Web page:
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Wednesday 4 July 2012

Firefox OS: will it be safe?

Firefox OS is the new name for the "boot to gecko" project by the Mozilla foundation. It's a fully-featured OS built on a Linux core, and this is what Mozilla have to say about it:

The Firefox OS for mobile devices is built on Mozilla’s “Boot to Gecko project” which unlocks many of the current limitations of web development on mobile, allowing HTML5 applications to access the underlying capabilities of a phone, previously only Unix and Linux based mobile OSes available to native applications. Telef√≥nica’s Digital unit joined forces with Mozilla earlier this year to take this work and showcase a new phone architecture where every phone feature (calling, messaging, games, etc.) is an HTML5 application.
Wait.. what? Basically, the browser can interact directly with the operating system.. and this is being done at a time when vendors are trying to keep the browser as seperated as possible from the OS to mitigate against exploits.

This led me to pose the question in another publication: Firefox OS: will it be safe? Well, if you know Betteridge's Law of Headlines then the answer is probably "no".

We have been down this path before. ActiveX promised to allow the browser (in this case Internet Explorer) access to the system to allow it to do clever things. Yes, software authors could get their applications signed to demonstrate that they were trustworthy, but it was still a security nightmare. And despite the apparent death of ActiveX (when was the last time you installed an ActiveX component that wasn't Adobe Flash?) it still features prominently when it comes to patching.

And then there's Java. Java was meant to be safe because it was sandboxed from the rest of the machine it was running on, making it inherently safe. Fast forward to today.. and what is one of the most common vectors for malware infection? Yes, it's Java. Fundamentally the Java security model is broken, as the endless series of patches we see testifies to.

From a security perspective, keeping the browser just as a browser and limiting the interaction is has with the OS is the best approach. But the Firefox OS wants to turn that on its head. And while Mozilla will no doubt put in processes to try to ensure that it will be safe, the examples of Java and ActiveX show how difficult it can be to nail it down.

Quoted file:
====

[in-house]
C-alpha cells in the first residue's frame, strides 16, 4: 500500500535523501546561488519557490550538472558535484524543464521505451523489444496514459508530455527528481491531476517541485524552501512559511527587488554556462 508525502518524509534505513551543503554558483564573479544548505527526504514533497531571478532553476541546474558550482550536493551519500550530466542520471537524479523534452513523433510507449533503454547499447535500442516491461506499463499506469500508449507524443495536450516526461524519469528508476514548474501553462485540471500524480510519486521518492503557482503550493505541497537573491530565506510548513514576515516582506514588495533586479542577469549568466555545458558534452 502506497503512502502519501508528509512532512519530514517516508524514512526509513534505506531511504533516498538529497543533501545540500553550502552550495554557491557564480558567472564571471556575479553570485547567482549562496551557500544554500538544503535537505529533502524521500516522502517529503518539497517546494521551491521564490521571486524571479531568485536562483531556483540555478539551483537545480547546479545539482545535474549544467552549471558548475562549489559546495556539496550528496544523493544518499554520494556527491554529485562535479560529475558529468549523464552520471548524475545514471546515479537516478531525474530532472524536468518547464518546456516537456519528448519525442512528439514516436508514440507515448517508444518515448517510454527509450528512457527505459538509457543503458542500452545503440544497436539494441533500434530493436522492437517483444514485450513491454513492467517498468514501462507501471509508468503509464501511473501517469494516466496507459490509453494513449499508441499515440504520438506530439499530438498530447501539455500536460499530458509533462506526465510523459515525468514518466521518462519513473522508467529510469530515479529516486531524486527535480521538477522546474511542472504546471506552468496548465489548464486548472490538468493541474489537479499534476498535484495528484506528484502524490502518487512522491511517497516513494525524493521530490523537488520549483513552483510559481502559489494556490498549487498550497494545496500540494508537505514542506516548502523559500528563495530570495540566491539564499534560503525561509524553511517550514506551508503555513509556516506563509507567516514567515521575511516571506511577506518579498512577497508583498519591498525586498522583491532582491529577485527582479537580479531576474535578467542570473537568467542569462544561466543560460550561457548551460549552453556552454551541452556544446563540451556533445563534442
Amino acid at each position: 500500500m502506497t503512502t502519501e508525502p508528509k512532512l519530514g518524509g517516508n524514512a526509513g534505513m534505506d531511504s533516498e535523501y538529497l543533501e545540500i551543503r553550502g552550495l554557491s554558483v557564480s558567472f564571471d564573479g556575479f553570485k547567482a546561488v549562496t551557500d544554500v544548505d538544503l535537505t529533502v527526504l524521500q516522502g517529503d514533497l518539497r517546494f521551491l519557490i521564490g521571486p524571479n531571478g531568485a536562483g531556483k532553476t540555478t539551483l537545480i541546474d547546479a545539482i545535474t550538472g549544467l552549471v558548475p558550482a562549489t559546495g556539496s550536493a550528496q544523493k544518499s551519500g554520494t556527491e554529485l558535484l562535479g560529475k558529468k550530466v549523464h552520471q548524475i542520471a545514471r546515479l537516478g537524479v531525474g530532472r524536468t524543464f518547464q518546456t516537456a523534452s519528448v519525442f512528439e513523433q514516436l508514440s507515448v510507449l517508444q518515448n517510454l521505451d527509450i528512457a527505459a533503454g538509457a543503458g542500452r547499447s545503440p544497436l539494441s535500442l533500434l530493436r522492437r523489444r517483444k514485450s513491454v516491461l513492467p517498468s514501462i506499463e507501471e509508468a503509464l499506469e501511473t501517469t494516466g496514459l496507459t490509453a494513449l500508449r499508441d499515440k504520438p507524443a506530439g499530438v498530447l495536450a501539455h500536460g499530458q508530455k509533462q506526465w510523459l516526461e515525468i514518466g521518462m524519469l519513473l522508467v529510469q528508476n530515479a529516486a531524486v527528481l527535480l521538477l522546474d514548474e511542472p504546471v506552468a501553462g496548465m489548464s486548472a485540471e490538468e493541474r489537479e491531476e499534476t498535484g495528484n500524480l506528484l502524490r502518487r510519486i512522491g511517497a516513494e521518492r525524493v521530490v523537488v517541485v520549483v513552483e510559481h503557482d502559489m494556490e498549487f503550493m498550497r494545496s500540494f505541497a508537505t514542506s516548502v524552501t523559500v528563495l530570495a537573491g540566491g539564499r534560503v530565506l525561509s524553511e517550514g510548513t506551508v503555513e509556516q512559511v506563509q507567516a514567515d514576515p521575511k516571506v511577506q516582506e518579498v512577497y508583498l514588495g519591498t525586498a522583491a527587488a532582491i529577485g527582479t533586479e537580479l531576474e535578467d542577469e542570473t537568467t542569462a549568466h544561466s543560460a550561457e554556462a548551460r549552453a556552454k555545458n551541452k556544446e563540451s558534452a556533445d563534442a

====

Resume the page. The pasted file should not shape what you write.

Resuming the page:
Why does it matter? There's a lot of hype about mobile malware at the moment, but in my experience it is still an almost insignificant threat. That will change though, as more and more smartphones and tablets are being used for financially sensitive transactions, and fundamentally a smartphone is just a small computer and it can be added to a botnet for evil purposes.

One last consideration is this - getting updates. As (mostly) Android users will know, OS updates tend to dry up shortly after launch leaving the underlying system vulnerable.. although Apple owners tend to get updates for a much longer time. Keeping on top of security threats will require Mozilla, the manufacturers and networks to co-operate closely to keep security updates rolling out. The Firefox OS model closely matched Android rather than Apple.. so Mozilla and its partners have their work cut out here too.

If you're interested, this article I wrote is a slightly different take on the subject.

1 comment:

Hugh said...

I'm a late commenter here but you should read this:


The OS is pretty much safe by design, requiring that apps have to be installed to request access to certain APIs and even then there are limitations in place to avoid abuse in case an application does get permission (like that hosted apps can't gain certain privileges).

It's not some free-for-all where you open a website and it can just do whatever it wants.

Not to mention, a fatal flaw of Active X and Java are that they were technologies that ran independently of the browser having been natively coded additions, browser security didn't really pertain to them.

In Firefox OSes defense, JavaScript is different, if there's a fatal flaw in the Gecko engine that lets JavaScript code bypass any security system in place, then that flaw would likely be noticed and patched quickly as the code is shared with the Firefox app on desktop and mobile.

I'd say the permissions model is a good one (being shared with Chrome/Chrome OS, Android, Blackberry and Windows 8), I don't think we'll see too many serious security issues with Firefox OS down the line.